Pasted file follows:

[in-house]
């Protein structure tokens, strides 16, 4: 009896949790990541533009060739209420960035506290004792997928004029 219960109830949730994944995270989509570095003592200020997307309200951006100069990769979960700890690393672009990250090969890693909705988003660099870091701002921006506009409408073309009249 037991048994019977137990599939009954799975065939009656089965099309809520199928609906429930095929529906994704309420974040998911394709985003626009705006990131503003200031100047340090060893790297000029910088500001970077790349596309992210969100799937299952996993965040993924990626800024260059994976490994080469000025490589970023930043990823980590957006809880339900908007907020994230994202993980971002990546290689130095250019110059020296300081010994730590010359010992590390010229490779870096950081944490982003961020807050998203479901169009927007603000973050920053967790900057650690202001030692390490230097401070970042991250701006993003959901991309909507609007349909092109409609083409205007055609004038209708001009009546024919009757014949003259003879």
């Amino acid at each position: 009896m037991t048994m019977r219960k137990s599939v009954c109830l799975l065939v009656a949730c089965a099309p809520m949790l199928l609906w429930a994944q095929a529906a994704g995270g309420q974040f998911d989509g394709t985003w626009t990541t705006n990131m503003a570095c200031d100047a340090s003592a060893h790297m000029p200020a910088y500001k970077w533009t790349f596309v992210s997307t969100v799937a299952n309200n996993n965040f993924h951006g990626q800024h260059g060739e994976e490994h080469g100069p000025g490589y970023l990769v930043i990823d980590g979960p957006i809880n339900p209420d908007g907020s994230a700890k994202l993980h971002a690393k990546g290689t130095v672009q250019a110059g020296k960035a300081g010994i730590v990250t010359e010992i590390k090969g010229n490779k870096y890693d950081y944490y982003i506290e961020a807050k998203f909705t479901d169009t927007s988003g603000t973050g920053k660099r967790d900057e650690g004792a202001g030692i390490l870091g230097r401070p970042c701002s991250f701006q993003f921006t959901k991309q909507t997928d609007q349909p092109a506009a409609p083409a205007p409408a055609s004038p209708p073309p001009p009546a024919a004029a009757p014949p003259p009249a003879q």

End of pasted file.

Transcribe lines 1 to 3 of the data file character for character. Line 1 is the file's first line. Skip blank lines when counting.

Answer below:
[in-house]
């Protein structure tokens, strides 16, 4: 009896949790990541533009060739209420960035506290004792997928004029 219960109830949730994944995270989509570095003592200020997307309200951006100069990769979960700890690393672009990250090969890693909705988003660099870091701002921006506009409408073309009249 037991048994019977137990599939009954799975065939009656089965099309809520199928609906429930095929529906994704309420974040998911394709985003626009705006990131503003200031100047340090060893790297000029910088500001970077790349596309992210969100799937299952996993965040993924990626800024260059994976490994080469000025490589970023930043990823980590957006809880339900908007907020994230994202993980971002990546290689130095250019110059020296300081010994730590010359010992590390010229490779870096950081944490982003961020807050998203479901169009927007603000973050920053967790900057650690202001030692390490230097401070970042991250701006993003959901991309909507609007349909092109409609083409205007055609004038209708001009009546024919009757014949003259003879």
């Amino acid at each position: 009896m037991t048994m019977r219960k137990s599939v009954c109830l799975l065939v009656a949730c089965a099309p809520m949790l199928l609906w429930a994944q095929a529906a994704g995270g309420q974040f998911d989509g394709t985003w626009t990541t705006n990131m503003a570095c200031d100047a340090s003592a060893h790297m000029p200020a910088y500001k970077w533009t790349f596309v992210s997307t969100v799937a299952n309200n996993n965040f993924h951006g990626q800024h260059g060739e994976e490994h080469g100069p000025g490589y970023l990769v930043i990823d980590g979960p957006i809880n339900p209420d908007g907020s994230a700890k994202l993980h971002a690393k990546g290689t130095v672009q250019a110059g020296k960035a300081g010994i730590v990250t010359e010992i590390k090969g010229n490779k870096y890693d950081y944490y982003i506290e961020a807050k998203f909705t479901d169009t927007s988003g603000t973050g920053k660099r967790d900057e650690g004792a202001g030692i390490l870091g230097r401070p970042c701002s991250f701006q993003f921006t959901k991309q909507t997928d609007q349909p092109a506009a409609p083409a205007p409408a055609s004038p209708p073309p001009p009546a024919a004029a009757p014949p003259p009249a003879q």